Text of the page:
My Pride2020 - Goran Miletic coordinator of Belgrade Pride

In September, Belgrade was selected as the host for EuroPride 2022. As Coordinator of Belgrade Pride for many years, Goran has led the development of Pride in the Serbian capital.

Goran, what do you think are the biggest challenges facing the LGBTI community in Europe right now?

The biggest challenges are the similar as for the human rights movement anywhere in the world. Firstly, populism is on the rise and new ‘enemies’ are always needed for such forces. If there are no other ‘enemies’ in the society, such as migrants, the LGBTI community could easily become the next target. This could be drastic like in Russia or Poland, or populists will simply reject any positive changes due to the supposed ‘threat to traditional values’.

Second, we have for a long time taken our achievements for granted and think that going backwards is not possible. Third, accountability for hate crimes and discrimination against the LGBT+ community is not upheld anymore and violence is on the rise in different countries. It looks like the LGBTI movement doesn’t have an adequate response to those challenges.

How can the Pride movement help to combat these challenges?

The Pride movement is helping to increase visibility of the LGBTI community everywhere in the world. As a consequence of increased visibility, our problems are recognised much more by the rest of the society. Apart from increased awareness, the Pride movement can empower the community and its capacity to fight for human rights. Moreover, our movement is always putting some form of pressure on governments to adopt laws or measures, or to show more commitment to combating discrimination.

Pride in each European country is a key step in the fight for improvement of the position of the LGBTI community. Ten years ago many activists in the Balkans were against Pride, expressing the argument that the Balkans are not like Western Europe and that the only way forward is to ‘work without provocation’. However, things got better only after Pride and that is clear fact. Human rights must be at the top of the movement’s agenda and that is our biggest contribution.

What’s your biggest hope for Pride in 2020?

When it comes to Belgrade Pride, we hope that the number of participants will grow despite existing homophobia in the society in Serbia and that during 2020 we will make big steps in preparations for EuroPride 2022. We count on increased support from public figures in Serbia and activists from the region. Having in mind the local context, security of all participants is also our biggest hope.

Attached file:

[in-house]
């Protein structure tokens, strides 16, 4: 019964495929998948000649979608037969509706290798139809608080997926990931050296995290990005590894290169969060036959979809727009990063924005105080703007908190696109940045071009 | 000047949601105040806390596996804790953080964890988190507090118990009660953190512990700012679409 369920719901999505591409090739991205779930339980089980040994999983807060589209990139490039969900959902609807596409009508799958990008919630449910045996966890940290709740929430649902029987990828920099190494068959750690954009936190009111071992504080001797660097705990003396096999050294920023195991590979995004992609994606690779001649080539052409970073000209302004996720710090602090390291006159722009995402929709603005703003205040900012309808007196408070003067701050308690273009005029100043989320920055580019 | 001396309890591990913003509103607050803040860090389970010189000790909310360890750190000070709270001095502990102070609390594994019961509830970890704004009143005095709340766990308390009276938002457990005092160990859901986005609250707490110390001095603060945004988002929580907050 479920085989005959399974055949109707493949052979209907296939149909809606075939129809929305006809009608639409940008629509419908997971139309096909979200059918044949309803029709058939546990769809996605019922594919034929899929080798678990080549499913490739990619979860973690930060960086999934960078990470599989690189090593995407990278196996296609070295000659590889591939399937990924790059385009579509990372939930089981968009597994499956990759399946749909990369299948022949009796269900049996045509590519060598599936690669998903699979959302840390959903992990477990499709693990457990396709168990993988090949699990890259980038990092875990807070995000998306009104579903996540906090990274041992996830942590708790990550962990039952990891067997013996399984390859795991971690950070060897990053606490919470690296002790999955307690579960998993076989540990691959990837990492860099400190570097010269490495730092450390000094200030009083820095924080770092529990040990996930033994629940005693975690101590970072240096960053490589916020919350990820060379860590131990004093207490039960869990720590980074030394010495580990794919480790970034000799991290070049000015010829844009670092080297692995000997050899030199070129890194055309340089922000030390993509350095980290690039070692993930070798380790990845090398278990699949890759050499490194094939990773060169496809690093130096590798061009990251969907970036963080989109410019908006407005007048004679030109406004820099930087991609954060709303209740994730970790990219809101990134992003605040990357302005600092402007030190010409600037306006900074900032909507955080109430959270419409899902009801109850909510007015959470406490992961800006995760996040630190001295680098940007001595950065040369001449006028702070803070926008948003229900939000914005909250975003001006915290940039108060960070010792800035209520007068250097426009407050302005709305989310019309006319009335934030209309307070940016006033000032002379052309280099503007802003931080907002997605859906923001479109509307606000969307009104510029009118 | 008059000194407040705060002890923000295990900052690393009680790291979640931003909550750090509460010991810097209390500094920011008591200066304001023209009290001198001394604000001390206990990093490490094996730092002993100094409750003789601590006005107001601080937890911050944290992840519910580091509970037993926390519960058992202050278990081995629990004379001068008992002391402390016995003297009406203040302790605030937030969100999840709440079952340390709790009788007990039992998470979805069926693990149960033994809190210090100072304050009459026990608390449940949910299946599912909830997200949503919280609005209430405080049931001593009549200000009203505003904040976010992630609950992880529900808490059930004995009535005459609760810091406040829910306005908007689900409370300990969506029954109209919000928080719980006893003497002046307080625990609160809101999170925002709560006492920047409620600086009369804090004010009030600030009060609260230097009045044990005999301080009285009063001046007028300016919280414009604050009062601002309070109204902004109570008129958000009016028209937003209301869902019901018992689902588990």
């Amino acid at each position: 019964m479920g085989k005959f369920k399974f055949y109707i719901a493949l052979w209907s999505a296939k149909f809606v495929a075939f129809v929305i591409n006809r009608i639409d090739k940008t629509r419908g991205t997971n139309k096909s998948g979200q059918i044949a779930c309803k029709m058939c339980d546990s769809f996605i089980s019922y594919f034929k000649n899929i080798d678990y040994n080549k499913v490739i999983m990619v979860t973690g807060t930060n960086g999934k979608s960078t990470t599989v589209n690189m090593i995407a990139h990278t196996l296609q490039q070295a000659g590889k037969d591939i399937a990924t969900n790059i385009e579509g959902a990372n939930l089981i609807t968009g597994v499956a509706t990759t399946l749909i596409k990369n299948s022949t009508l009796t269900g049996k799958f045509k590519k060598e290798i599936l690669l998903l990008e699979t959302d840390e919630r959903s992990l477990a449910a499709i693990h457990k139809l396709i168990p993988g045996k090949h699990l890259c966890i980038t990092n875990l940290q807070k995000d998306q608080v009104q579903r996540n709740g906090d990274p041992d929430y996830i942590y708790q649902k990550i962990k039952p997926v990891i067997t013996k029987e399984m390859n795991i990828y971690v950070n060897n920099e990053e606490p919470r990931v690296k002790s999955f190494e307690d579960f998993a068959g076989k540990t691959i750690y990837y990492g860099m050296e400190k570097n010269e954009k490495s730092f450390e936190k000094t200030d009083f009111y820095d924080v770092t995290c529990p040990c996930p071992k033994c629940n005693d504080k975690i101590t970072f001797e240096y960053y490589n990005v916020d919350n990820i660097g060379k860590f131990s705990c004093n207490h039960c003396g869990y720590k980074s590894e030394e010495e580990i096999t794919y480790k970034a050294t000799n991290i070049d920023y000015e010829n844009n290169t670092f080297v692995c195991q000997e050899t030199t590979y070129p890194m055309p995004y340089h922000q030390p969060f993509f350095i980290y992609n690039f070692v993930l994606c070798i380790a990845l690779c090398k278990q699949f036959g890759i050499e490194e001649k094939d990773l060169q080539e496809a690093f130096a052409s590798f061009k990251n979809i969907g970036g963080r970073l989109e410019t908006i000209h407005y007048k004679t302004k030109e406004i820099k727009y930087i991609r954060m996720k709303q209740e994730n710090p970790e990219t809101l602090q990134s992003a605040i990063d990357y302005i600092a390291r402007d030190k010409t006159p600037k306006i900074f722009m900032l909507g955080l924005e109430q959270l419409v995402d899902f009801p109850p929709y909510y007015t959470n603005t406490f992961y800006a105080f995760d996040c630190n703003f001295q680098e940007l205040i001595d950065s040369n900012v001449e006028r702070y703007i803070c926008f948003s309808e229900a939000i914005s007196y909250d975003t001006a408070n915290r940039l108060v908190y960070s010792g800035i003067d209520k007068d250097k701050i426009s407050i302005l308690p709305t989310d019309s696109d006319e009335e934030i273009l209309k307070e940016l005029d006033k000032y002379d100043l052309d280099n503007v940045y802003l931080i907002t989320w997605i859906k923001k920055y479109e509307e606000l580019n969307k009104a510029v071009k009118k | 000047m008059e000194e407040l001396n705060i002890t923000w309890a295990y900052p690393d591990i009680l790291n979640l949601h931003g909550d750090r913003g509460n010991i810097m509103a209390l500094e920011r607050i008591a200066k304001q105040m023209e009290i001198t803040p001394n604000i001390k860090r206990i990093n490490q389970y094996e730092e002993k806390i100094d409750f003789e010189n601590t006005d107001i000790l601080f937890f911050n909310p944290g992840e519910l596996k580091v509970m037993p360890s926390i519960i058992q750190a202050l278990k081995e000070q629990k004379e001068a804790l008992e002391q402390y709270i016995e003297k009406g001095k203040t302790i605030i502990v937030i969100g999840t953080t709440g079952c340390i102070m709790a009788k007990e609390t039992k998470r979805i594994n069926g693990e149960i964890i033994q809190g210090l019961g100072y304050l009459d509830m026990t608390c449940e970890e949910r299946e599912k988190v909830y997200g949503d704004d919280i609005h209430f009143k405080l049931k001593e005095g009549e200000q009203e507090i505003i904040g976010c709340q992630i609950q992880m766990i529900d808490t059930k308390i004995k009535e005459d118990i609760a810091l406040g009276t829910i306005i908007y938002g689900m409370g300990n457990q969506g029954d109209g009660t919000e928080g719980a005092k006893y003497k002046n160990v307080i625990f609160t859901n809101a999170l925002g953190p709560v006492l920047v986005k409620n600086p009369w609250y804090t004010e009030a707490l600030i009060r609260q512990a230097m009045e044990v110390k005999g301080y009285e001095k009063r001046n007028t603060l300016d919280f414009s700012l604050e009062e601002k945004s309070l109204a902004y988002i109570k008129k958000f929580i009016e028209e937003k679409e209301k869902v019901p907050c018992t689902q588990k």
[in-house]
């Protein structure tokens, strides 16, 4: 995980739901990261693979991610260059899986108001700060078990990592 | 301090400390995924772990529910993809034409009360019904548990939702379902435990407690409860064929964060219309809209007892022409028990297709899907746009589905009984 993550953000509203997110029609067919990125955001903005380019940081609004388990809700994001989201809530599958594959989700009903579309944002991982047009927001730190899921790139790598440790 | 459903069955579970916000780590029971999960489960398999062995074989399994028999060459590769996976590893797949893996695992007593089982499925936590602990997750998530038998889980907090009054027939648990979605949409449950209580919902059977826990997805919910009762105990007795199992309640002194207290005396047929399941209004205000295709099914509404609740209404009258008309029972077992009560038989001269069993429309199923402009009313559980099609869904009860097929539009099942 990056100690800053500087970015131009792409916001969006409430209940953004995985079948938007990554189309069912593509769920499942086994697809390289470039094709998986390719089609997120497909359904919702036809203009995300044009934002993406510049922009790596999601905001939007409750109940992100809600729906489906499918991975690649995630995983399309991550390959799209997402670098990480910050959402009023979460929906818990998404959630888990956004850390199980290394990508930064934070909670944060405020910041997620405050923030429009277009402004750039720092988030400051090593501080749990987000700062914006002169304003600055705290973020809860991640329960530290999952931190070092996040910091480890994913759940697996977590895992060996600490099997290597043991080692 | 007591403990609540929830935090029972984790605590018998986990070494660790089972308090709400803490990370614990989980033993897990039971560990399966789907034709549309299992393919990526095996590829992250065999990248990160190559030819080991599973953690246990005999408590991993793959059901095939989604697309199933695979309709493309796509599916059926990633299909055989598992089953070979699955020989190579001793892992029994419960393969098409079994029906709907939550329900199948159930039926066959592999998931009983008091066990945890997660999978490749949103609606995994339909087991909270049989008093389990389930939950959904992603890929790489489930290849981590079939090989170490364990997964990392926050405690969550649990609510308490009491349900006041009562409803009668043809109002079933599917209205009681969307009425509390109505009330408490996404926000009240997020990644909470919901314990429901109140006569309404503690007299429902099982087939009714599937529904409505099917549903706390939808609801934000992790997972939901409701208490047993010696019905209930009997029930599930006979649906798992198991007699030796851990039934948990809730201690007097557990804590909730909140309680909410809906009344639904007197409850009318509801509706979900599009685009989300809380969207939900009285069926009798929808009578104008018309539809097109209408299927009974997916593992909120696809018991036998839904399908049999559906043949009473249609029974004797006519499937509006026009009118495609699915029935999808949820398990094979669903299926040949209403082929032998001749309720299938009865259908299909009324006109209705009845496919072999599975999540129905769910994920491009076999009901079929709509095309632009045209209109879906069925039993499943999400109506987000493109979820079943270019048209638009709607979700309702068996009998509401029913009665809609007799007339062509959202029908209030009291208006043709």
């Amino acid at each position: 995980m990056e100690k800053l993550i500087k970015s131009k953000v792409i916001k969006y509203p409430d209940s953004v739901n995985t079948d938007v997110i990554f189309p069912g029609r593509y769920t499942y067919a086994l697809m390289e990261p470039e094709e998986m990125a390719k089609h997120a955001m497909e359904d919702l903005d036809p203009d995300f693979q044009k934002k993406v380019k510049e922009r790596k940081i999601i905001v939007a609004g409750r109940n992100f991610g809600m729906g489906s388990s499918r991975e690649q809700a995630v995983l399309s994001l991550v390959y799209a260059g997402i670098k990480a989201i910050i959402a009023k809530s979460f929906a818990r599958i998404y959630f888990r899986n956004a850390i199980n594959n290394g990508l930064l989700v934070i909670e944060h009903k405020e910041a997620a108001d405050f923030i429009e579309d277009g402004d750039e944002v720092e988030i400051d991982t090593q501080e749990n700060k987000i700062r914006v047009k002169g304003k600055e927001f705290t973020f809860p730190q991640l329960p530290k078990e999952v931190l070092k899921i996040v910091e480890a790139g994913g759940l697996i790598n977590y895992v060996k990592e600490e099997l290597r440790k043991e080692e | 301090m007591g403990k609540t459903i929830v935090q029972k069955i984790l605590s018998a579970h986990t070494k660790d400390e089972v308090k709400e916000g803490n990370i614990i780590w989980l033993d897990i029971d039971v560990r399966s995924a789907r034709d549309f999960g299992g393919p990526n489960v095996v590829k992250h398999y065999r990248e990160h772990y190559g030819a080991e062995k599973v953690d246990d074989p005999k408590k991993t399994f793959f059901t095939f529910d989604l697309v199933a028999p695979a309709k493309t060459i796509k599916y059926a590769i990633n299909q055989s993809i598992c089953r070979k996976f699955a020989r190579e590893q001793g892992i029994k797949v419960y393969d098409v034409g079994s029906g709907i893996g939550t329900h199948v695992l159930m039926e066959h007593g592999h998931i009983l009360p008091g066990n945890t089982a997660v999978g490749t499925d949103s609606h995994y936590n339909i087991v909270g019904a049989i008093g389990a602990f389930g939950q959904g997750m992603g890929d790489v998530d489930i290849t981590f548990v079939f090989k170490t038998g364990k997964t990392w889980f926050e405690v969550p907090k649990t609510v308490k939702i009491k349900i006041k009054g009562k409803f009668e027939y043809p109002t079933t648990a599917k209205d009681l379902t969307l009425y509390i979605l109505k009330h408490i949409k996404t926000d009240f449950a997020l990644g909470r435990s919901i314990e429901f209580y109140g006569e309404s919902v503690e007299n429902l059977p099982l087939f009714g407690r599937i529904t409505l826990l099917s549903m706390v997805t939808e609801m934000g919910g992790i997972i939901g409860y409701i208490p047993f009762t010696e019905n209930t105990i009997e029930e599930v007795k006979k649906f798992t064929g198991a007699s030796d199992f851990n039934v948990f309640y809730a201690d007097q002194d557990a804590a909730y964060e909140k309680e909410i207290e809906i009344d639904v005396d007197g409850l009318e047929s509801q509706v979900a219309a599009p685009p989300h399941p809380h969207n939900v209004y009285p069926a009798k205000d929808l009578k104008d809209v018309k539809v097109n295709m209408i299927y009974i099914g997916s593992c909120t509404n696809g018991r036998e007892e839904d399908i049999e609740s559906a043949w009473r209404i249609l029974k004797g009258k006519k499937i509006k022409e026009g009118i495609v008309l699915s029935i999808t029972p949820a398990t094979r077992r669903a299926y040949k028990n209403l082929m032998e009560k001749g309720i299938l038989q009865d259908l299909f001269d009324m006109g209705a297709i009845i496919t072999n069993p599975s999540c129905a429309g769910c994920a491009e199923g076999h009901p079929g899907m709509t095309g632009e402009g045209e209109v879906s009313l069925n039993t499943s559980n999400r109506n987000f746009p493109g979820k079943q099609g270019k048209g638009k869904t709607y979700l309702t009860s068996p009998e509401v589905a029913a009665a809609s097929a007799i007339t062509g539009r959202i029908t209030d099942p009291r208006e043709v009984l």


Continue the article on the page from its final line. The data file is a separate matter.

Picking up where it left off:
Looking further ahead, how would you like to see Pride develop in the rest of the decade?

Hosting EuroPride 2022 in Belgrade will mean a continuation of our efforts to support other Prides and communities in the region and we want to do much more every year. Also, strengthening the local LGBTI community with urgent adoption of missing laws (on registered partnerships, gender identity etc)  is our clear focus until 2030. We will also search for innovative and creative ways for increasing visibility that could be incorporated into our Pride.

Which Pride(s) are you really looking forward to visiting in 2020 or beyond?

Prides from my region – Sarajevo, Skopje, Podgorica, Pristina, Tirana, Sofia – including EuroPride in Thessaloniki are on the top of the list. Prides which we traditionally attend such as Stockholm and Oslo are also the ones that I am looking forward to visiting, while some Prides we plan to visit for the first time, including London and Copenhagen.

I really hope that there we will have opportunity to visit even more Prides in Europe during this year.

Finally, what’s your most cherished memory of a Pride (from any time, anywhere in Europe)?

There are so many moments every year – the most recent from 2019 is from Bilbao, when Belgrade Pride won the bid for EuroPride 2022 or while we have parents of LGBT+ children speaking at Belgrade Pride for the first time.  The most exciting moment was also the first Sarajevo Pride in 2019 or “marching with those who can’t” in many European Prides.

Images: Belgrade Pride

Find out more about Belgrade Pride on their website. You can follow Goran on Twitter and Instagram.